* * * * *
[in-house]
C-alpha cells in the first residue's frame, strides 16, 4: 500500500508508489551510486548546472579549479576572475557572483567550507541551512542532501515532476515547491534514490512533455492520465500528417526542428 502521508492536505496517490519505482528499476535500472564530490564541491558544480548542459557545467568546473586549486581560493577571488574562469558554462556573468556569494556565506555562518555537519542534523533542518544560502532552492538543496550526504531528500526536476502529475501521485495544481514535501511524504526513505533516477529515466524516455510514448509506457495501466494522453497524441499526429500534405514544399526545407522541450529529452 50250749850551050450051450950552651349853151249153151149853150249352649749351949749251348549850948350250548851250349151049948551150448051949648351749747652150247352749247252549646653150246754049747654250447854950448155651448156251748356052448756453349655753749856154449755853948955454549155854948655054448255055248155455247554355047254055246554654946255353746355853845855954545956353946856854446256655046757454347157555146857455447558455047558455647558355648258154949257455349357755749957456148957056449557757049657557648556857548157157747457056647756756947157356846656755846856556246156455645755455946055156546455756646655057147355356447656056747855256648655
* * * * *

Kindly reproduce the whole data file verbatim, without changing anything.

[in-house]
C-alpha cells in the first residue's frame, strides 16, 4: 500500500508508489551510486548546472579549479576572475557572483567550507541551512542532501515532476515547491534514490512533455492520465500528417526542428 502521508492536505496517490519505482528499476535500472564530490564541491558544480548542459557545467568546473586549486581560493577571488574562469558554462556573468556569494556565506555562518555537519542534523533542518544560502532552492538543496550526504531528500526536476502529475501521485495544481514535501511524504526513505533516477529515466524516455510514448509506457495501466494522453497524441499526429500534405514544399526545407522541450529529452 50250749850551050450051450950552651349853151249153151149853150249352649749351949749251348549850948350250548851250349151049948551150448051949648351749747652150247352749247252549646653150246754049747654250447854950448155651448156251748356052448756453349655753749856154449755853948955454549155854948655054448255055248155455247554355047254055246554654946255353746355853845855954545956353946856854446256655046757454347157555146857455447558455047558455647558355648258154949257455349357755749957456148957056449557757049657557648556857548157157747457056647756756947157356846656755846856556246156455645755455946055156546455756646655057147355356447656056747855256648655